Fashion around the world has undergone many changes since the beginning of the pandemic. Most of the changes were expected, but the pandemic expedited adaptations that were supposed to take around five years.

One of these trends is sustainability.

For several years we’ve been reading in business reports that fashion brands should focus on being more sustainable. But Covid has made everyone realize how they are dependent on a supply chain that involves many countries around the globe; that they should care about their employees at all levels (#payup campaign); and that the next climate disruption or variant might be around the corner.

Therefore, they should implement sustainable practices that are right and that consumers demand.

In Israel, we already see many designers creating more sustainable collections that can be defined in various ways from sourcing more eco-friendly materials or upcycling existing ones to producing locally in Israel, to creating small collections and making sure every worker in the value chain is getting paid as they should.

There are more events and conversations about sustainability in Israeli fashion and even Tel Aviv Fashion Week celebrated sustainability with their sponsor Kornit Digital.

Here are three designers who are upcycling materials to create something new and exciting.

‘Nothing goes to waste’

Bhadra Adi Goldshmit made a wedding dress (center) from her client’s “cow” dress (right). When the client got married a second time, Goldshmit remade the dress once again (left). Photos by Nadav Ariel

Israel is well known for its bridal couture, but wedding dresses are very expensive and used once, which is a huge environmental problem.

Bhadra Goldshmit, who has an eco-fashion bridal dresses business, started using leftover fabrics to create upcycled dresses and tops when a neighbor asked her to create a wedding dress for her. From that point on, women started to reach out to Goldshmit.

The first few came because they couldn’t afford a new wedding dress.

“That was a great solution for them since my business is friendly for the environment and for the bride’s pocket and soul,” she says proudly.

Today, women are coming to the Bhadra Ecofashion studio with white dresses that a relative once wore for her wedding or with simple white dresses they had in their own wardrobe. “One of the first women called me and said, ‘I don’t have white dresses to bring to our meeting, but I do have a bag full of chemises,’ so I made her a wedding dress out of those.”

Goldshmit works on the dress while it is on the bride’s body so that the bride can tell immediately if there is something she doesn’t like. Goldshmit then adds lace, buttons or any other leftover decoration she has in her studio from other clients.

“Sometimes there are items that sit and wait for years to find their destiny,” she says. “I just recently used a pearl necklace someone left here almost 12 years ago. Nothing goes to waste, and every item has a purpose.”

Click here for more information.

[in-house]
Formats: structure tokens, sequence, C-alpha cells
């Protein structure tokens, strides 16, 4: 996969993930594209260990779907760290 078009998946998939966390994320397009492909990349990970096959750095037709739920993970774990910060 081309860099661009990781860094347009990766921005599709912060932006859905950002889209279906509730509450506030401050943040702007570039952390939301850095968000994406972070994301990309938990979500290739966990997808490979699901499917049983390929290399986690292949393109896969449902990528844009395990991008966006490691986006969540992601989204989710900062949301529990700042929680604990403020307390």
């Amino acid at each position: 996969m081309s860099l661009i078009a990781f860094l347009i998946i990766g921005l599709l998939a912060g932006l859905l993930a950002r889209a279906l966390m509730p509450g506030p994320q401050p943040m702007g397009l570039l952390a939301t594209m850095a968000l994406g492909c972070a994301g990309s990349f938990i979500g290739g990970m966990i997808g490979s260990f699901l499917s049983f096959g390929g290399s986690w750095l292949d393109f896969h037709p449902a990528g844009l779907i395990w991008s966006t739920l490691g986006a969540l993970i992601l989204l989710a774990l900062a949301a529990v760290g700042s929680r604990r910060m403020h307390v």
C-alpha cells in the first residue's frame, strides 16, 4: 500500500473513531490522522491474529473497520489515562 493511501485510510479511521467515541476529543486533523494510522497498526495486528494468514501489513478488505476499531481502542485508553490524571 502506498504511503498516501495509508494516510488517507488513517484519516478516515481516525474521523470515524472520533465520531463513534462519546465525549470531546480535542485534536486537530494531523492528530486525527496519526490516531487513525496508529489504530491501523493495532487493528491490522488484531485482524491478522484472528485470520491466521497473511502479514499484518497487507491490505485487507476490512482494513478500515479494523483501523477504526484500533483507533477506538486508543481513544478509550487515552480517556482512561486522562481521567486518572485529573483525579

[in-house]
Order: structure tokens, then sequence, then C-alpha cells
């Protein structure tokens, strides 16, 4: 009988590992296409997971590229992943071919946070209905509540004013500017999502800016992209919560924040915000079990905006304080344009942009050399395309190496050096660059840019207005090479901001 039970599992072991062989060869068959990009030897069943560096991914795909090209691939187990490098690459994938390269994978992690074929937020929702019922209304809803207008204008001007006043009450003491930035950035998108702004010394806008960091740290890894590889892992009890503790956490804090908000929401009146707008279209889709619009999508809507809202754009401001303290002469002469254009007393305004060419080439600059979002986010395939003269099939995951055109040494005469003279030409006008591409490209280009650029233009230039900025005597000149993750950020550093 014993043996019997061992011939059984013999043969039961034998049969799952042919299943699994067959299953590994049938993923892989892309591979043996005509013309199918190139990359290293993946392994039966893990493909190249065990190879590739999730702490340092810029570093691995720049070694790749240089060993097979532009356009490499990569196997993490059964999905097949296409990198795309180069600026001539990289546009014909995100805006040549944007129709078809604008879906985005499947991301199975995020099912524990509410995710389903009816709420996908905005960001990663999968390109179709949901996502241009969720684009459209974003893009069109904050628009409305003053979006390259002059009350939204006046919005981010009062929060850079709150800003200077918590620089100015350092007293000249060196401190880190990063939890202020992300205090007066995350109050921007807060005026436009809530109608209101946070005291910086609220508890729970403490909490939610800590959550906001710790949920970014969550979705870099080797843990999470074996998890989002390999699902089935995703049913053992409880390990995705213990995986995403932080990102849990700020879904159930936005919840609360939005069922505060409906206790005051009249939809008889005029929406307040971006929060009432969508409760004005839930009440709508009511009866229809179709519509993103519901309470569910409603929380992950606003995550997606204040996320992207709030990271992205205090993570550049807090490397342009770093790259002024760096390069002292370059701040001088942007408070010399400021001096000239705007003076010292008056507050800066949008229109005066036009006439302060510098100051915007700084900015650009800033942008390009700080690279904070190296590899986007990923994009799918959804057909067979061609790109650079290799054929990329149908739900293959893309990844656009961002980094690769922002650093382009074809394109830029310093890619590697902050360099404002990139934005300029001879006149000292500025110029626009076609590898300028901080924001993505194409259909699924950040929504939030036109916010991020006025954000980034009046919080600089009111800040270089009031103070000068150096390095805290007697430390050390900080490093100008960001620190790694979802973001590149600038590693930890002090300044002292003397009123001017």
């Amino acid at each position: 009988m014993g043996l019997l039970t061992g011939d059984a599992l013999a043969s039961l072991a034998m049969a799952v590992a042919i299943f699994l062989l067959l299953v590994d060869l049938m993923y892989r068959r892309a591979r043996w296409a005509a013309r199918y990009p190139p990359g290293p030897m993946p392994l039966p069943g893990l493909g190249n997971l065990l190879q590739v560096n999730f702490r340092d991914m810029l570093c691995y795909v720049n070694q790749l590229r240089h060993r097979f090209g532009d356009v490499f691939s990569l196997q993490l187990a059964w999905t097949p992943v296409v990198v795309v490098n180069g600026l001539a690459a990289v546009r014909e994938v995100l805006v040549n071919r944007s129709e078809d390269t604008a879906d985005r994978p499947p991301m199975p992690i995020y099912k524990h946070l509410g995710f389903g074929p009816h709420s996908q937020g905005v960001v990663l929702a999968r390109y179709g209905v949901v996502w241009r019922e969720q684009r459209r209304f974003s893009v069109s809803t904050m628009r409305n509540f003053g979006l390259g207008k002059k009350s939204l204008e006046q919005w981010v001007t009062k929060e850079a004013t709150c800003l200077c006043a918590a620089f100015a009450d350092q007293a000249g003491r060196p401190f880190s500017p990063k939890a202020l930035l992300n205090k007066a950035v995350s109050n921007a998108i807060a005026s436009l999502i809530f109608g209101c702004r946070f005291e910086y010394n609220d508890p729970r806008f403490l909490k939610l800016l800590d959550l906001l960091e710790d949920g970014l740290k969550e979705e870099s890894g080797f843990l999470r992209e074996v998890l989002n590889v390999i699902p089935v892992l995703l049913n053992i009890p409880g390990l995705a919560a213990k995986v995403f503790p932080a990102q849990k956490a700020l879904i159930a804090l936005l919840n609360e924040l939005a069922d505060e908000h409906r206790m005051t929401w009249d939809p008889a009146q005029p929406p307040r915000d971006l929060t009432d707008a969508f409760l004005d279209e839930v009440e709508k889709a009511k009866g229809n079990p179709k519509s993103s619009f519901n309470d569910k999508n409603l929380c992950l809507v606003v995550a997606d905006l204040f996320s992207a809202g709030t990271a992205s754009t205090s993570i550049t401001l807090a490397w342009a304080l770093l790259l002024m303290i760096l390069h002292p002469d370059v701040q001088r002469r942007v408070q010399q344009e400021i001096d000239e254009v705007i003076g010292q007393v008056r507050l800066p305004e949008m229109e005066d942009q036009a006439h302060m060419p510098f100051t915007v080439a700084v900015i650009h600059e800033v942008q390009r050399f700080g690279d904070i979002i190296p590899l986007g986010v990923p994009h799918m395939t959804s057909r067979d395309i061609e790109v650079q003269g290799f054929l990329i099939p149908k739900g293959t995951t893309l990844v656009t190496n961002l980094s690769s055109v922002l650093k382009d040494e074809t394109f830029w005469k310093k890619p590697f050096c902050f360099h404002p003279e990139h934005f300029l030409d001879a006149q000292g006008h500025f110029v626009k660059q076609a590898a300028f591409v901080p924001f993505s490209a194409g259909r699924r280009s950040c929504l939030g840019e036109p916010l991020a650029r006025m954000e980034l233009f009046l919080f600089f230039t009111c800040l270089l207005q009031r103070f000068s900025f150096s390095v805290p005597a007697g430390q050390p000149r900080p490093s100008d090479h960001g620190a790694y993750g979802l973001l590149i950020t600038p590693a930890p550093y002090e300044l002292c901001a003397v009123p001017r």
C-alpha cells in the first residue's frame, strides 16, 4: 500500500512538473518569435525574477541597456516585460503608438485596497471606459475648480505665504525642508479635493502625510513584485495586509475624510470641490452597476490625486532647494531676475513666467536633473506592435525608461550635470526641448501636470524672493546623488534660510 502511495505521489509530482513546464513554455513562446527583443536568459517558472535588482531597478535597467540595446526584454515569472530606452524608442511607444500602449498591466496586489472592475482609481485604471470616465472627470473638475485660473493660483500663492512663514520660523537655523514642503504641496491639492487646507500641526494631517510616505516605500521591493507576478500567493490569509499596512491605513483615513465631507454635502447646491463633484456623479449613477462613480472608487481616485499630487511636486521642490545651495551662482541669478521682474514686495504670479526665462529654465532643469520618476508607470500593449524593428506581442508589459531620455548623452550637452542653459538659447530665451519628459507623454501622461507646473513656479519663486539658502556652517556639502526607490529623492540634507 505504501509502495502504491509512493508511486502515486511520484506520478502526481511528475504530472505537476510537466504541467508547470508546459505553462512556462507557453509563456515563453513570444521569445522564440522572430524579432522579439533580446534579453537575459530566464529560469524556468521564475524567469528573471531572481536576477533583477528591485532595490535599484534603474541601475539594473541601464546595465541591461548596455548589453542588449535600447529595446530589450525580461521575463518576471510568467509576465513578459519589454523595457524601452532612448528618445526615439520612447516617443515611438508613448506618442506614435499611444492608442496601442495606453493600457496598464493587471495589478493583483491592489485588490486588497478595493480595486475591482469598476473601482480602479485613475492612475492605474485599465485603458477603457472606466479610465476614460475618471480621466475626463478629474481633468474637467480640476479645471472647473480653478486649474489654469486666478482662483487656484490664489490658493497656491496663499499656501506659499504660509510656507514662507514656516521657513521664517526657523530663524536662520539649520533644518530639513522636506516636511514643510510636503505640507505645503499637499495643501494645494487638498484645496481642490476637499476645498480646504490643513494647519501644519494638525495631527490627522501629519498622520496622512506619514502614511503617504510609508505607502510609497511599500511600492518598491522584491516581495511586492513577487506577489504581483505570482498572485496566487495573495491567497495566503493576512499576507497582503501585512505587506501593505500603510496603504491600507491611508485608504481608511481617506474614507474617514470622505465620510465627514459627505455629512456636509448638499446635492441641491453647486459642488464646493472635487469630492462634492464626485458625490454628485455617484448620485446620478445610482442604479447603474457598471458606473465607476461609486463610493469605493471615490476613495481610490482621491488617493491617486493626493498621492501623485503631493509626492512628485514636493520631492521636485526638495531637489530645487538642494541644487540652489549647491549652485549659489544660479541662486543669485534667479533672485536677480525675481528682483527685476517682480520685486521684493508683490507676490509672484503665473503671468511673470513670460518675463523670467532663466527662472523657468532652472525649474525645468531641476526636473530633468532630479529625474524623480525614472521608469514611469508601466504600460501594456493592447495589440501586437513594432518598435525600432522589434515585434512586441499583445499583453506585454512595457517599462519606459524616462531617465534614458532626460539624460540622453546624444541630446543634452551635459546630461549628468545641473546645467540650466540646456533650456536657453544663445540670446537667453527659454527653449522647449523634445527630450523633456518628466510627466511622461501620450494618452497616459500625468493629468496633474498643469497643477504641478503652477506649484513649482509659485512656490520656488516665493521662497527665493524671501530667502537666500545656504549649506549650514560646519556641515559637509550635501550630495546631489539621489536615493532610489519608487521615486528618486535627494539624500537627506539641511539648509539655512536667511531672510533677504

Remeant is an Israeli startup using technology to upcycle plastic from packaging materials into an eco-friendly textile.

A pillow covered in fabric made from discarded bubble wrap. Photo courtesy of Remeant

Textile designer Elinor Nathaniel, cofounder of Remeant, says, “I did a lot of research because I wanted to find a solution for all this plastic waste. It took me time but after I finally managed to create the textile, we started with our own products such as tote bags, backpacks and wallets. Then we realized we want to share the textile with everyone.”

Today, brands and designers can buy their own eco-fashion textile from Remeant. It comes in different colors and textures including bubble wrap, metallic, marble and plain.

Click here for more details on Remeant.

Noa Sharon is a jewelry designer and one of the founders of a Facebook group with thousands of Israelis who are interested in sustainability in fashion.

“In a business, you have many strategic decisions to make in various aspects from transportation and shipping through marketing to the actual process of creation,” she says. “For me, every decision was a crossroad to decide if I choose the sustainable way or not.”

In her Tel Aviv studio, she designs in small quantities and doesn’t do full collections of rings, earrings, necklaces, etc. “I create when I feel it is something unique, beautiful and creative. Some of my sets only contain a ring and earrings, for example.”

In terms of materials, Sharon works with a family business that provides her with leftover metals such as silver and gold, and nothing goes to waste. She upcycles leftovers from all her work.

This Noa Sharon ring is made from scrap gold wire. Photo courtesy of Noa Sharon

“I just recently created beautiful earrings just from what I had left on my table,” she says.

She loves playing with new techniques to discover more options of creation. Almost the entire cycle of creation is locally made in Tel- Aviv with Sharon purchasing the majority of her tools and materials from Israel.

Click here to visit Noa Sharon’s Etsy Store.